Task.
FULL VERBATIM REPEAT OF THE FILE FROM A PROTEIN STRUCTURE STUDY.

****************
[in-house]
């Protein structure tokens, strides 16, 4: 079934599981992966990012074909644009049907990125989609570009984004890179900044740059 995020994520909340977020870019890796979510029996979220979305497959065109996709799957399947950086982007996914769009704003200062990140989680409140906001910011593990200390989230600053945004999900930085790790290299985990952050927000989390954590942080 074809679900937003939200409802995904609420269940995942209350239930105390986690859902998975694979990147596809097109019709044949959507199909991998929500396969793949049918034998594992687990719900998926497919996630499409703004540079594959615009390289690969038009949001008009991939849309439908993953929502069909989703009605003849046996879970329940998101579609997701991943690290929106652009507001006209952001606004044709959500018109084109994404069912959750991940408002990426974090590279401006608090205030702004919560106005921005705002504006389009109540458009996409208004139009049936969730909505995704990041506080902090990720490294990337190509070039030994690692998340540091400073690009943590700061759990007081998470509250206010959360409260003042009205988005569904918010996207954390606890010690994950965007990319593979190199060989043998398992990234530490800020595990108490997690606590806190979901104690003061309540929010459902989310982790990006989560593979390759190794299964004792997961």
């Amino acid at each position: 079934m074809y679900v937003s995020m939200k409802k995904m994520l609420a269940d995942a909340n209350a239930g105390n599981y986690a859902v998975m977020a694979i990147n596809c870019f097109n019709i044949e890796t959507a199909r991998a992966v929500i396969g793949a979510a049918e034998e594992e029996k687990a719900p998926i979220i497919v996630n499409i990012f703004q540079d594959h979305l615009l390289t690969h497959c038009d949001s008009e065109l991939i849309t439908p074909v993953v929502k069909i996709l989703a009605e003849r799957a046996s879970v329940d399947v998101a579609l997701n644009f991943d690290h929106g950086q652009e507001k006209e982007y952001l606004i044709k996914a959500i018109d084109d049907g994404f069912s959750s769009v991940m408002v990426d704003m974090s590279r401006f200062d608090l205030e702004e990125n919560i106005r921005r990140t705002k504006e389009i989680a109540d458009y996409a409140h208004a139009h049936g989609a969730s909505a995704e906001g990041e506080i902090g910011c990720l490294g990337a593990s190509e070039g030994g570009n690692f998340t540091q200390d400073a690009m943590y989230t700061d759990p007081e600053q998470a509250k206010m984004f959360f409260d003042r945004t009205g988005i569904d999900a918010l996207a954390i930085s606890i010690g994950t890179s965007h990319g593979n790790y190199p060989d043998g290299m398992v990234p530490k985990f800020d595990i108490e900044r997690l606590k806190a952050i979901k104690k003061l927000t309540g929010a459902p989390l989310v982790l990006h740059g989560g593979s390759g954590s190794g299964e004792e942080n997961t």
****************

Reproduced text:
[in-house]
């Protein structure tokens, strides 16, 4: 079934599981992966990012074909644009049907990125989609570009984004890179900044740059 995020994520909340977020870019890796979510029996979220979305497959065109996709799957399947950086982007996914769009704003200062990140989680409140906001910011593990200390989230600053945004999900930085790790290299985990952050927000989390954590942080 074809679900937003939200409802995904609420269940995942209350239930105390986690859902998975694979990147596809097109019709044949959507199909991998929500396969793949049918034998594992687990719900998926497919996630499409703004540079594959615009390289690969038009949001008009991939849309439908993953929502069909989703009605003849046996879970329940998101579609997701991943690290929106652009507001006209952001606004044709959500018109084109994404069912959750991940408002990426974090590279401006608090205030702004919560106005921005705002504006389009109540458009996409208004139009049936969730909505995704990041506080902090990720490294990337190509070039030994690692998340540091400073690009943590700061759990007081998470509250206010959360409260003042009205988005569904918010996207954390606890010690994950965007990319593979190199060989043998398992990234530490800020595990108490997690606590806190979901104690003061309540929010459902989310982790990006989560593979390759190794299964004792997961």
């Amino acid at each position: 079934m074809y679900v937003s995020m939200k409802k995904m994520l609420a269940d995942a909340n209350a239930g105390n599981y986690a859902v998975m977020a694979i990147n596809c870019f097109n019709i044949e890796t959507a199909r991998a992966v929500i396969g793949a979510a049918e034998e594992e029996k687990a719900p998926i979220i497919v996630n499409i990012f703004q540079d594959h979305l615009l390289t690969h497959c038009d949001s008009e065109l991939i849309t439908p074909v993953v929502k069909i996709l989703a009605e003849r799957a046996s879970v329940d399947v998101a579609l997701n644009f991943d690290h929106g950086q652009e507001k006209e982007y952001l606004i044709k996914a959500i018109d084109d049907g994404f069912s959750s769009v991940m408002v990426d704003m974090s590279r401006f200062d608090l205030e702004e990125n919560i106005r921005r990140t705002k504006e389009i989680a109540d458009y996409a409140h208004a139009h049936g989609a969730s909505a995704e906001g990041e506080i902090g910011c990720l490294g990337a593990s190509e070039g030994g570009n690692f998340t540091q200390d400073a690009m943590y989230t700061d759990p007081e600053q998470a509250k206010m984004f959360f409260d003042r945004t009205g988005i569904d999900a918010l996207a954390i930085s606890i010690g994950t890179s965007h990319g593979n790790y190199p060989d043998g290299m398992v990234p530490k985990f800020d595990i108490e900044r997690l606590k806190a952050i979901k104690k003061l927000t309540g929010a459902p989390l989310v982790l990006h740059g989560g593979s390759g954590s190794g299964e004792e942080n997961t």